Making Difficult Decisions: Use Your Body

When we’re under pressure, we become narrow minded and tense. We aren’t able to tap into our body signals. But we also forget to use our body to help us refocus. Taking a time out also allows us to hone our self-management skills. Paying attention to the mental and physical signs and experiences that occur during stressful situations gives you an opportunity to practice composure.

Breathing is often abandoned or compromised when anxiety arises. A few conscious deep breaths will oxygenate your brain and improve the clarity of your thinking. Here is a simple exercise you can do: Breathe in and count one… then breath out and count one. Breathe in and count two… then breathe out count two. Breathe in and count three… then breathe out. Keep repeating this in a steady rhythm.

To ground yourself further during the process, place your hands on your abdomen or chest and observe the sensation of your abdomen or chest rising and settling. Learn to relax in the experience.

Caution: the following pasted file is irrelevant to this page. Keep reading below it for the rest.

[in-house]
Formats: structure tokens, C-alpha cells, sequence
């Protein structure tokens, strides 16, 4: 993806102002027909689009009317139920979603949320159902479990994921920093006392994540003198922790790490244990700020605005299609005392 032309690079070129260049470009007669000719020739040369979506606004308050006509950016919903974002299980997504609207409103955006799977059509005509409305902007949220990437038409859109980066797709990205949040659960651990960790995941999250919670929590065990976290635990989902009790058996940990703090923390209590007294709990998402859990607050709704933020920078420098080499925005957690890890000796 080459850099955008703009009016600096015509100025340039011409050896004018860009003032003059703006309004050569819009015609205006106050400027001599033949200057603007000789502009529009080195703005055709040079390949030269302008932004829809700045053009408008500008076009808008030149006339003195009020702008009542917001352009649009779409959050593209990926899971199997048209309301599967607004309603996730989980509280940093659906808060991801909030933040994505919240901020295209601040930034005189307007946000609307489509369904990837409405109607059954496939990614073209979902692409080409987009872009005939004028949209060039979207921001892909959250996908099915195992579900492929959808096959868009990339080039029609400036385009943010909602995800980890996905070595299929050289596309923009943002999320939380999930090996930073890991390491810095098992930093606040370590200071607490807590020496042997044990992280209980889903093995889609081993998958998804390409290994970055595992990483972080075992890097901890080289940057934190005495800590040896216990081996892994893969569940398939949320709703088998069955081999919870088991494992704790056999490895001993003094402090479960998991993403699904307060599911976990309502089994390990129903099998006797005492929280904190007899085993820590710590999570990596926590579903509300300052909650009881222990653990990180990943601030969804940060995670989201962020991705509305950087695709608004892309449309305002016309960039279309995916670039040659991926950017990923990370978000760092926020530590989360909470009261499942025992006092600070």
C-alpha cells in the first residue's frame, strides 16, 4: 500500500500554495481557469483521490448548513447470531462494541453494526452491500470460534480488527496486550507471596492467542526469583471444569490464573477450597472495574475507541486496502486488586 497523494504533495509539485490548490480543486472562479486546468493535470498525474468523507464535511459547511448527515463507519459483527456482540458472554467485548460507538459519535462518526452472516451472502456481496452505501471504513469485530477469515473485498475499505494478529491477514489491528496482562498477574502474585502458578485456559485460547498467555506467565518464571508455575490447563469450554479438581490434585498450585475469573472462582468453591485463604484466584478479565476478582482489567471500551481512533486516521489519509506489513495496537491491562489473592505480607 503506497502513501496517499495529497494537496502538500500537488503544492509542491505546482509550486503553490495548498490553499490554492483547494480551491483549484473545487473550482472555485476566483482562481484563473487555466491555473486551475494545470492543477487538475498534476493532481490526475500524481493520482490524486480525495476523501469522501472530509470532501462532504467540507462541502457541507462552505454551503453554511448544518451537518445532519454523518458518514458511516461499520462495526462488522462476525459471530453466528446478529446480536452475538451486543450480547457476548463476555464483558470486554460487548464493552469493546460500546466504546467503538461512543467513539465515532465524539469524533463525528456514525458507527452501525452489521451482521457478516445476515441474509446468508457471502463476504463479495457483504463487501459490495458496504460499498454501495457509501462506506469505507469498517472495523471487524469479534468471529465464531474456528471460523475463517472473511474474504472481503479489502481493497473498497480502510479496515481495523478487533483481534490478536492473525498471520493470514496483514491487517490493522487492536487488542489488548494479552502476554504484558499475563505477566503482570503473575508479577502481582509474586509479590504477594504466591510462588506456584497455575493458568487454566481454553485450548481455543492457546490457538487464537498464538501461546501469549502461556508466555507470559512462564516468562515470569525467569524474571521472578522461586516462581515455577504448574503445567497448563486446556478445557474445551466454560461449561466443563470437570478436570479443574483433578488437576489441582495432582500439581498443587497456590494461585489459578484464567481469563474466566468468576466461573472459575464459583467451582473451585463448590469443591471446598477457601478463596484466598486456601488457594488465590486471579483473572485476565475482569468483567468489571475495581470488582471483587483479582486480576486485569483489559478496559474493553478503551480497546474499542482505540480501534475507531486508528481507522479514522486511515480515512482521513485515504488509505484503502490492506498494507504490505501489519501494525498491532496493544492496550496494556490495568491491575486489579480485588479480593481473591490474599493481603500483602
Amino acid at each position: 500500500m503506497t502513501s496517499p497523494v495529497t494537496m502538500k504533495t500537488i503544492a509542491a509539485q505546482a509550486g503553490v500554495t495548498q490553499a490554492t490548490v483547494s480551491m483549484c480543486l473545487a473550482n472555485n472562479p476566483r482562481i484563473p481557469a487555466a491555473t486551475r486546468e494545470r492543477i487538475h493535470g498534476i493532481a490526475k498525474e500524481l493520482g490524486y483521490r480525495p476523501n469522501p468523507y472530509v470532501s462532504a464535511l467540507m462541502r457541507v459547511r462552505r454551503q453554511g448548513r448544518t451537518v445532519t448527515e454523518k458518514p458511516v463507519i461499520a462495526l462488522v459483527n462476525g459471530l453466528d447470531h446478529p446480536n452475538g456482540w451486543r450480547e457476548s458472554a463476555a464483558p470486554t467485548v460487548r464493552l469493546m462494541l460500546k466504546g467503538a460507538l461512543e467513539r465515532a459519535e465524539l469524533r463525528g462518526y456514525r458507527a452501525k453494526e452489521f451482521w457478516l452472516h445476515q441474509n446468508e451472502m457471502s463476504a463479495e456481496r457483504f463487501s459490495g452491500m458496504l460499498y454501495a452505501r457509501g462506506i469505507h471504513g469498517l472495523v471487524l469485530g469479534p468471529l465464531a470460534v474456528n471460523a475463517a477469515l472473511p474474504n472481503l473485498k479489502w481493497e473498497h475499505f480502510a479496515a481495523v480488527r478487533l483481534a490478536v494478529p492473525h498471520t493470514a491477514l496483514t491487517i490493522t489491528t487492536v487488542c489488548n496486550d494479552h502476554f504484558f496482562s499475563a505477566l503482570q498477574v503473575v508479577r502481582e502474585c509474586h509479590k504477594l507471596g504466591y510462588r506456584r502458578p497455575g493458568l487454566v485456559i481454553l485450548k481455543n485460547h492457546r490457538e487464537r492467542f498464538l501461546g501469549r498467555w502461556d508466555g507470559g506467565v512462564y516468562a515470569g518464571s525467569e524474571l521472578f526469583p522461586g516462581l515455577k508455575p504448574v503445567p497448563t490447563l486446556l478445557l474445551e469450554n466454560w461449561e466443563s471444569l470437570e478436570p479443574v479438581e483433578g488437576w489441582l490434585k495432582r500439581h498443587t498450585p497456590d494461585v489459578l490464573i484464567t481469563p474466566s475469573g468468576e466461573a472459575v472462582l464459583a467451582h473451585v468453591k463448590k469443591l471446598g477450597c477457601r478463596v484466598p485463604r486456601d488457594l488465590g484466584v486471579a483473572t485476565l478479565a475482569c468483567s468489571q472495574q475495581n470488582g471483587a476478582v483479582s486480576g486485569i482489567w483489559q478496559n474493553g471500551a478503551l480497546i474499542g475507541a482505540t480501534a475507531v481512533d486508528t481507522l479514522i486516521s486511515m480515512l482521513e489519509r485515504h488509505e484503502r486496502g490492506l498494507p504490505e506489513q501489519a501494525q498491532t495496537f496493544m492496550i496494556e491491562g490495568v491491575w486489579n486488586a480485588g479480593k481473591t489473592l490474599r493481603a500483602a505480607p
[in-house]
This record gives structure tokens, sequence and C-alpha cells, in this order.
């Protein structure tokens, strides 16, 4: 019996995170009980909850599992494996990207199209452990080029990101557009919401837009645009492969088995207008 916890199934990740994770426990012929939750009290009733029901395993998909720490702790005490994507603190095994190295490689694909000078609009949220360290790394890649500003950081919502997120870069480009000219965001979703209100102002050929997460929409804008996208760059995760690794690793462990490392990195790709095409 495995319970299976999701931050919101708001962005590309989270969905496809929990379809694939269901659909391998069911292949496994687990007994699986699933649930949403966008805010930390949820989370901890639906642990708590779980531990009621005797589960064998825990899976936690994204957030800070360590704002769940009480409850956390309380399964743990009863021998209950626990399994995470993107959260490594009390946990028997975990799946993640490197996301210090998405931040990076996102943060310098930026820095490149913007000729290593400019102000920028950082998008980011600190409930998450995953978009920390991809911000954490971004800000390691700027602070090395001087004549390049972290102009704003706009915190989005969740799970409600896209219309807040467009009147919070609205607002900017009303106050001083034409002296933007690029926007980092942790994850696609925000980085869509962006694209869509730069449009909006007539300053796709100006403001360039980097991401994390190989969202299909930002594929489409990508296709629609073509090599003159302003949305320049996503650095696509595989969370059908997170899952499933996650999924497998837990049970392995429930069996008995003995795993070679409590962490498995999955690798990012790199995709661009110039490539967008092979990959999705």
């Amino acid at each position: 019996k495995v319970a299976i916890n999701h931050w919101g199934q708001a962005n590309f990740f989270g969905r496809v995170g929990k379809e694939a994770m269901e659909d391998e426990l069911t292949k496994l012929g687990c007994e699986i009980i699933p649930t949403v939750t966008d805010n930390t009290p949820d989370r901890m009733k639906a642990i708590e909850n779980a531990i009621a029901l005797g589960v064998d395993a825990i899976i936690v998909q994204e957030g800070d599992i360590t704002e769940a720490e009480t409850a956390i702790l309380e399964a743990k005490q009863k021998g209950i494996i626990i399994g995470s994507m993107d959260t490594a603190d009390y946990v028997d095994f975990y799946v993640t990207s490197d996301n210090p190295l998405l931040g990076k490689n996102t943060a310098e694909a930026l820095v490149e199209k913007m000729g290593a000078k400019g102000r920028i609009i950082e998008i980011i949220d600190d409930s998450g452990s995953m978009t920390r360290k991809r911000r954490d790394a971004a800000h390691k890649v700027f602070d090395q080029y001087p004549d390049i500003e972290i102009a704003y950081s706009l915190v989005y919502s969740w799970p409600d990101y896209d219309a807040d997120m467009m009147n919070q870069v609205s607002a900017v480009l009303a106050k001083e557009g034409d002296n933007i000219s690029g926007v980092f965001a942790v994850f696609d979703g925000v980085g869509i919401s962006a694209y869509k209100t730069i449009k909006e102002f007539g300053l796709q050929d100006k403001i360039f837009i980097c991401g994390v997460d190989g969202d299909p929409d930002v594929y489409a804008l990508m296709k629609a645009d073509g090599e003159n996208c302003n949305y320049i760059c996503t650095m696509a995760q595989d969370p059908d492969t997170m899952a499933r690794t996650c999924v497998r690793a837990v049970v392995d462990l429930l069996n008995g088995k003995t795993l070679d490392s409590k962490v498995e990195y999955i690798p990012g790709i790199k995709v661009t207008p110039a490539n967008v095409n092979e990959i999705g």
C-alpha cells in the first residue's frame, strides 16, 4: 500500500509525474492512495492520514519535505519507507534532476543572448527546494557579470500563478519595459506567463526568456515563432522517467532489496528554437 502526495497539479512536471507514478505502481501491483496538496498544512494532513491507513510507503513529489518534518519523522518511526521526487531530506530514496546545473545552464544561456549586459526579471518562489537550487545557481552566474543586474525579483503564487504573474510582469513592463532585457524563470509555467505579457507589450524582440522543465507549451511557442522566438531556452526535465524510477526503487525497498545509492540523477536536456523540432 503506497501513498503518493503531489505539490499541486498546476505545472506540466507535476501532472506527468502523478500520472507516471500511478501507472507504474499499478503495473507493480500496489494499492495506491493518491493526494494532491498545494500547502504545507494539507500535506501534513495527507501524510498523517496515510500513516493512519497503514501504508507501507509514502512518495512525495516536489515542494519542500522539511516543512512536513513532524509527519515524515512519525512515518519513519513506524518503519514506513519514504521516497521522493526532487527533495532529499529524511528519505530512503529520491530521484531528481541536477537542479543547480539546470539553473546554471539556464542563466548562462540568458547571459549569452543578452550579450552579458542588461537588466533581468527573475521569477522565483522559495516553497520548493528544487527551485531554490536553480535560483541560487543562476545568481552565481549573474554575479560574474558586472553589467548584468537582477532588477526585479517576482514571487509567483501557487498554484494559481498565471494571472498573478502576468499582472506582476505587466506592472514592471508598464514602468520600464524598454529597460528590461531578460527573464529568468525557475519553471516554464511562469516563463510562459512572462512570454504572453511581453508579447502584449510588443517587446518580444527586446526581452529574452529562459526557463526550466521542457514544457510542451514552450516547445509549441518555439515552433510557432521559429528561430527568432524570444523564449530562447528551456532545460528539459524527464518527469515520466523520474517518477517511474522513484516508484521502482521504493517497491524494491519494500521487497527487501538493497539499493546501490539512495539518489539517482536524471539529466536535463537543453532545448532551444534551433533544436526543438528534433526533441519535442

Master the Art of Making Difficult Decisions

making difficult decisions

Registration is open for the Mindful Leadership Breakthrough System, a live webcast series with executive coach and senior meditation instructor, Dawa Tarchin Phillips. The program is designed to help executives and leadership development professionals apply mindfulness principles to overcome common internal and external barriers to presence, productivity and performance.

mindfulness coaching

Mindfulness Coaching: Start with Your Own Journey

mindfulness coaching

Mindfulness Coaching: Practice Makes Perfect

Juliet Adams’s coursework for her Masters degree in training and performance management didn’t include mindfulness coaching. And, it showed. She pushed hard to achieve, and paid the price in stress. Adams worked beyond peak performance. The result? Burnout. Then, she discovered mindfulness. With these practical techniques in her mental toolkit, she was able to recognize that her clenched jaw and raised shoulders meant stress and how to shift out of that.